me and the food around me. i like to eat, so listen up.

Thursday, May 7, 2009

why i sometimes like downtown provo a lot.

so last sunday i woke up around 11:00 or so and wanted to get out of the house. i couldn't decide if i wanted to eat, but i was getting stir crazy and needed to get out. i also wanted a little bit of a wake up. so i took a shower and wandered over to juice and java. on the way i saw big dane outside ABG's opening shop so i walked over to say hi, we chatted for a bit, dane's always good for a chat, and since i knew i wouldn't be at juice and java too long i offered to grab him a cup of coffee. when i got to juice and java there was a small group of folks outside and no one inside. i felt like reading and it was kinda breezy so i stayed inside. got me a lil cup and sat down to read an old slug mag. not my fav mag. they try to hard to be tough. after i finished off my cup, i grabbed anotherone for dane and walked back over to ABG's and dane was still hanging out in the shade. he thanked me for the coffee and we chatted a bit more. i decided i was hungry so i walked down to el salvadoran, which is always open sundays (i got my fingers crossed that pete will come through and start opening on sundays), to grab my usual 2 loroco pupusas and chicken tamale. when i walked in the door there were 2 customers. most of the crew were on break, but when i walked in, i got some big smiles, and a "hey amigo!". i had to chuckle. i don't know if they really were excited to see me or just bored with a slow day and excited to see anyone. either way, i got my food in record time and chatted withthe big guy who works there. the food was good as always and in the course of my meal a few more folks walked in and got about the same reception, but they weren't white folks. they were regular salvadorans. here's my point. that little diner is such a great model for how a marginal group can exist in a very entitlement oriented place like provo. i hesitate calling it a hub for salvadorans, but it does serve as a place for salvadorans to exist as salvadorans, on their terms, without any sort of pressure from outsiders to "be" salvadoran. since i'm always there, usually by myself, the staff recognize me and i get the kinds of hellos not usually reserved for white people. don't think i haven't noticed how they treat larger groups of white kids. and don't think i haven't noticed how larger groups of white kids treat them. the thing going on at the salvadoran is indicitave of the successes and the failures of downtown provo. when i can go in and (on a very tiny level) be seen by the staff as something other than a paying customer it opens an entirely new level for the possiblity of erasing some kind of boundary. those boundaries are the failures of downtown provo. and they are everywhere. simply taking interest in buying food isn't enough. the successes that happen downtown usually aren't based in economics, they are a result of people finding ways to disrupt and re-orient the things that are ideologically given. when i'm in the salvadoran on a sunday, i'm usually the only white guy, i'm the outsider, i'm marginal in that space. but not for long. people recognize people. when people recognize you they talk to you. when people talk, boundaries are blurred. when boundaries blur the world gets a tiny bit better for somebody. this may be getting more touchy feely for me, but i really love alot of the people i run into downtown. victor from rice king, usually has a wave and a hi, pete will usually stop and chat about business or the weather or whatever, dane will always stop and chat. there needs to be more of this thing going on. it bugs me how much of a huge disparity the city has created by trying to bring in big corporations downtown. those people don't communicate with the "locals". downtown doesn't need that. put that stuff somewhere else. it kills what little vibe downtown has. and you can put your money on provo choosing a big corporation over the little shops and diners that make provo charming. i'd bet my free speech provo would rather tear down all those buldings and put in a slew of chain resturants and shops. fuck that. its soulless. but its nearly inevitable with the way things have been going lately. and if/when it does happen, it will be the biggest failure of all. if anyone from provo city sees this, take note: someone is paying attention.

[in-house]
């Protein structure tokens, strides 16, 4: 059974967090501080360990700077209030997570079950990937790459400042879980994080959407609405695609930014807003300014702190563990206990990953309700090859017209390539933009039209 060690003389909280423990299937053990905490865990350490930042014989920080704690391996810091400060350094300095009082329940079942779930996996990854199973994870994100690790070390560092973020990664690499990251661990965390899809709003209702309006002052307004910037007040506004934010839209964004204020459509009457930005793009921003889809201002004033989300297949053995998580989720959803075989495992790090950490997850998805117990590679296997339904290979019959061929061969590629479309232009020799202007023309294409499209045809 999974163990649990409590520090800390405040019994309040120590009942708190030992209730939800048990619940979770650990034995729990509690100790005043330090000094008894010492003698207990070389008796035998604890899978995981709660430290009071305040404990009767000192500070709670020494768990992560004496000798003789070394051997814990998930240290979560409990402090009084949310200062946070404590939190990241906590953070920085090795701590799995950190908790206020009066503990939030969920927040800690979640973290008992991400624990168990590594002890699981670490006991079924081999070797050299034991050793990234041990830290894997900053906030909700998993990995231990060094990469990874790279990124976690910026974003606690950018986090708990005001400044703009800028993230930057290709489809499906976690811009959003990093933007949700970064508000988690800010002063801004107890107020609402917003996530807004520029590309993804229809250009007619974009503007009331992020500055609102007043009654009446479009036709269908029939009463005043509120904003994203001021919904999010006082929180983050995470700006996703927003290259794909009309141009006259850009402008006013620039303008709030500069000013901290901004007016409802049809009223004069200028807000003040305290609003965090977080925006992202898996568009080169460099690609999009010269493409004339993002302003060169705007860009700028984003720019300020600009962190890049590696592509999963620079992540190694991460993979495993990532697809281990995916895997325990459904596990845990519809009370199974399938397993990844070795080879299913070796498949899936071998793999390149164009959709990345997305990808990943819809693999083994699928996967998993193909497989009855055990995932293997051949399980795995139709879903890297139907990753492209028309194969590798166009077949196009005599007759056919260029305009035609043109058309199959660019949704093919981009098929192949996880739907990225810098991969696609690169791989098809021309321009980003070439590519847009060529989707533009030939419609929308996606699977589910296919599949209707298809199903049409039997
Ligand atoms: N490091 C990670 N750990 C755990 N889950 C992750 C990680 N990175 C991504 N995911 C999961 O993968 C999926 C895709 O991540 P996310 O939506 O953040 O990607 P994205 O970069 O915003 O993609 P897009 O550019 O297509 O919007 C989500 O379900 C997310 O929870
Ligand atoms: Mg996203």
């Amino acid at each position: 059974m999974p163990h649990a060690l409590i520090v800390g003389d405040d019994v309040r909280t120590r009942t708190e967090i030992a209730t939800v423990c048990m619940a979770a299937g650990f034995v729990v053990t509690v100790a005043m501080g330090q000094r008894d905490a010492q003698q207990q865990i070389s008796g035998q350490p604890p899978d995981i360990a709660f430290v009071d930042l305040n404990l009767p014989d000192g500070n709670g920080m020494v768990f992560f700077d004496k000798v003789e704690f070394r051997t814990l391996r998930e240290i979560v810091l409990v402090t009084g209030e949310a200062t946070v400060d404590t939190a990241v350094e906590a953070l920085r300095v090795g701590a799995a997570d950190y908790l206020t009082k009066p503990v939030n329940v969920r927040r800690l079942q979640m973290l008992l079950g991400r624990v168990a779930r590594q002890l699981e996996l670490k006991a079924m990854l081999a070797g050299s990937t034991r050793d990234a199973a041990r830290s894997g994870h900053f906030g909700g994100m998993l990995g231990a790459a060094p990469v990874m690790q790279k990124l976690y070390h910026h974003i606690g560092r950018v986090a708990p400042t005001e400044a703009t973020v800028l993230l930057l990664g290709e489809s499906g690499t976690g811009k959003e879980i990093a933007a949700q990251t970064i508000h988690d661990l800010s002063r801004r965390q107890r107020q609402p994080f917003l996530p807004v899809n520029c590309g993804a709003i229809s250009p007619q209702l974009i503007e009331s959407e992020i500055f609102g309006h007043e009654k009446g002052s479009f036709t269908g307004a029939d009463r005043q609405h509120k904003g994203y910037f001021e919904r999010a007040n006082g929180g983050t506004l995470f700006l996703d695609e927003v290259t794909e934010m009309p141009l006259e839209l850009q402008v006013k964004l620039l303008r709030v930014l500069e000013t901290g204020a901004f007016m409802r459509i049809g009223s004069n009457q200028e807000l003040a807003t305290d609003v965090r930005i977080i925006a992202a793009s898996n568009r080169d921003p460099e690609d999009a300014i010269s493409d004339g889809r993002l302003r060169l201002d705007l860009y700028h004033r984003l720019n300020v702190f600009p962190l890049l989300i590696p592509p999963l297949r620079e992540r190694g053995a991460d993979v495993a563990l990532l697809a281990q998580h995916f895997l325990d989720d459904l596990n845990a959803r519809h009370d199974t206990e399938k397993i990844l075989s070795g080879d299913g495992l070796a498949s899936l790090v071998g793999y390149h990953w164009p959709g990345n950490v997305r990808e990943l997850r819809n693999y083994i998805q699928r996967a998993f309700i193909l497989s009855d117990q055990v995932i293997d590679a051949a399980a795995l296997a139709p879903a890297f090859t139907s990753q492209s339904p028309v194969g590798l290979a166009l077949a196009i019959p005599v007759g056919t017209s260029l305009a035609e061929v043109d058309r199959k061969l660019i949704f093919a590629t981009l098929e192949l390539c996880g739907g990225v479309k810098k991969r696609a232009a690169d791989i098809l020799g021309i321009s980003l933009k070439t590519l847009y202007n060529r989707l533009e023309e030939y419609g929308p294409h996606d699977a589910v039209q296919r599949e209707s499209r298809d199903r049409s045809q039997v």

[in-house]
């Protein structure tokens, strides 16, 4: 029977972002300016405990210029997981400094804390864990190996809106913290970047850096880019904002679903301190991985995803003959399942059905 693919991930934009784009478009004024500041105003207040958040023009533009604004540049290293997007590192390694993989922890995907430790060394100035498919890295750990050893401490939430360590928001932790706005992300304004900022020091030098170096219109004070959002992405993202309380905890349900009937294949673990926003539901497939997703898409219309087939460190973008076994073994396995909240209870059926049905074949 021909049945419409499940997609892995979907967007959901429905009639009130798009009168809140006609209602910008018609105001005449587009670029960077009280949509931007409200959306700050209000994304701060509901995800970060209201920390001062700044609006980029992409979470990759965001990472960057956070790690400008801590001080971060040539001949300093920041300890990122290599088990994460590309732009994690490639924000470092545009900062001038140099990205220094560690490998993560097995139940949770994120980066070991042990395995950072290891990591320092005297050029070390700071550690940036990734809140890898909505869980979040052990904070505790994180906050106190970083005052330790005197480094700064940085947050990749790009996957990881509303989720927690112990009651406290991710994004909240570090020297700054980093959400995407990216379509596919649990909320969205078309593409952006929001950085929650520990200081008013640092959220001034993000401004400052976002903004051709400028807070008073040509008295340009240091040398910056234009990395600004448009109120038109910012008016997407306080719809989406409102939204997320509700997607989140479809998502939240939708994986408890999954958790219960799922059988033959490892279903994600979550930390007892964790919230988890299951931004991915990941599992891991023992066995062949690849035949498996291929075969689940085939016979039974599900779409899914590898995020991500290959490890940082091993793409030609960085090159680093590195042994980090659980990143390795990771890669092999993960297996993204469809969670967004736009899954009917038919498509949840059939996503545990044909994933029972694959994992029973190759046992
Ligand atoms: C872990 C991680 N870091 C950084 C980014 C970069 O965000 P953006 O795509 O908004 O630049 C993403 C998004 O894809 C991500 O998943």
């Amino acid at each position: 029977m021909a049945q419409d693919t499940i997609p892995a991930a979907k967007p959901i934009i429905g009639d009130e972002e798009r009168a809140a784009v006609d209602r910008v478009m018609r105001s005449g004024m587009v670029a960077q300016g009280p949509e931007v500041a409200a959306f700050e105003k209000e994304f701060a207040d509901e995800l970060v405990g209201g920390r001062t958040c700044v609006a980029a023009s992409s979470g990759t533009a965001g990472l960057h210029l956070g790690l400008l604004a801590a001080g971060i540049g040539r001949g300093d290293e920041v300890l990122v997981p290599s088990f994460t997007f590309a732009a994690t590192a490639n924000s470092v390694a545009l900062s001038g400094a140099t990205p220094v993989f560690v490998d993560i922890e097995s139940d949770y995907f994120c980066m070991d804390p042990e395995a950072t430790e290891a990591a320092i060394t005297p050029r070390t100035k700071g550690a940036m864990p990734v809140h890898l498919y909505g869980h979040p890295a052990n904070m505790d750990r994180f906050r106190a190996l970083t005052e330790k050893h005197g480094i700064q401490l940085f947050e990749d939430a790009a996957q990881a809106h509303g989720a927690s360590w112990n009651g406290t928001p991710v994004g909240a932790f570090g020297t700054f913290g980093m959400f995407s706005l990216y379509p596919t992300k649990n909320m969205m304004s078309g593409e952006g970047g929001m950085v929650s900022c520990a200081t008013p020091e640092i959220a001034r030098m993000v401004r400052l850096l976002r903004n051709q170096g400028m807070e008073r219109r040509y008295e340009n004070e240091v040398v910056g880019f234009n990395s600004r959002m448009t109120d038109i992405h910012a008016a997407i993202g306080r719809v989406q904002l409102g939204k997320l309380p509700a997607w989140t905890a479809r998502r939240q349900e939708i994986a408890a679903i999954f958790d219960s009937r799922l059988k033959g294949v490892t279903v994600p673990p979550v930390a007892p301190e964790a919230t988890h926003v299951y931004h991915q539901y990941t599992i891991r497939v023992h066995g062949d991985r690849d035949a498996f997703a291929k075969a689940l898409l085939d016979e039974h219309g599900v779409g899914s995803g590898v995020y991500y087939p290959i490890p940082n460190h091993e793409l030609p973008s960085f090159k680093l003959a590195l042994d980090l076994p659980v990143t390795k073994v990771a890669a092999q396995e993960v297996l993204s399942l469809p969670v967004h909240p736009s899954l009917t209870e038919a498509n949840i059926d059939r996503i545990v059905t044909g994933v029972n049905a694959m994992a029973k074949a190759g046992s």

5 comments:

Jennifer said...

Amen!

pamily said...

now, bear with me because i'm drunk. but it seems to me this would be a hell of a lot easier to read if, say, it were in paragraphs. the extra s there denotes multiple. as in more than one. paragraphs are the boon to every reading man's existence. i made it like 8? 9? sentences in, but i can't fucking read the rest. aren't you an eng major?

deadcityrebel said...

paragraphs can suck it.

Marge Bjork said...

i love all the nooks and crooks and crannies of downtown. everytime my dad comes to provo and we drive down center street he tells me about when he was in high school and they'd get sandwiches from the drugstore at lunch and how that building used be the department store where everyone bought their clothes and that building was this other thing etc. etc.

deadcityrebel said...

yeah, and everyone knew each other. it still happens in a lot of places.